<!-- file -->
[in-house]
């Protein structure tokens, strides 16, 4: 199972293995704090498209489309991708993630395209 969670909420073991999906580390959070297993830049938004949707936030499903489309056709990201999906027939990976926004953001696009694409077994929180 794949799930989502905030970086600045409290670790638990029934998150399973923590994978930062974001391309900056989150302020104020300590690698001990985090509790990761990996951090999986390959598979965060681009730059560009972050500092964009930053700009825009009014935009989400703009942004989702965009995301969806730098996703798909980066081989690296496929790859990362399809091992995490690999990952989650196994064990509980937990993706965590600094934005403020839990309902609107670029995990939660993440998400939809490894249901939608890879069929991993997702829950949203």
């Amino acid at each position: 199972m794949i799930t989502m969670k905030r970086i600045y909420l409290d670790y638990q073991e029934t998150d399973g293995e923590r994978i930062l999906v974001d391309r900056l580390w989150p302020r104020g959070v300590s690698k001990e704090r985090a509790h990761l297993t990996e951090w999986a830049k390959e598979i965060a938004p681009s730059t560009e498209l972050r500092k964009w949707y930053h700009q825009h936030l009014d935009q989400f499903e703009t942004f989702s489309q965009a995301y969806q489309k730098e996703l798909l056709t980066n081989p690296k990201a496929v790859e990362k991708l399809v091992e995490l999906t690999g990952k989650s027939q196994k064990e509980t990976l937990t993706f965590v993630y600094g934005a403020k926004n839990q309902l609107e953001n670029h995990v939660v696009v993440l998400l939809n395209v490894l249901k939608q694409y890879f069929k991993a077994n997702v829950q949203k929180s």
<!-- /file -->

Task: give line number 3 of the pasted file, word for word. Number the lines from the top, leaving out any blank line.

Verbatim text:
């Amino acid at each position: 199972m794949i799930t989502m969670k905030r970086i600045y909420l409290d670790y638990q073991e029934t998150d399973g293995e923590r994978i930062l999906v974001d391309r900056l580390w989150p302020r104020g959070v300590s690698k001990e704090r985090a509790h990761l297993t990996e951090w999986a830049k390959e598979i965060a938004p681009s730059t560009e498209l972050r500092k964009w949707y930053h700009q825009h936030l009014d935009q989400f499903e703009t942004f989702s489309q965009a995301y969806q489309k730098e996703l798909l056709t980066n081989p690296k990201a496929v790859e990362k991708l399809v091992e995490l999906t690999g990952k989650s027939q196994k064990e509980t990976l937990t993706f965590v993630y600094g934005a403020k926004n839990q309902l609107e953001n670029h995990v939660v696009v993440l998400l939809n395209v490894l249901k939608q694409y890879f069929k991993a077994n997702v829950q949203k929180s």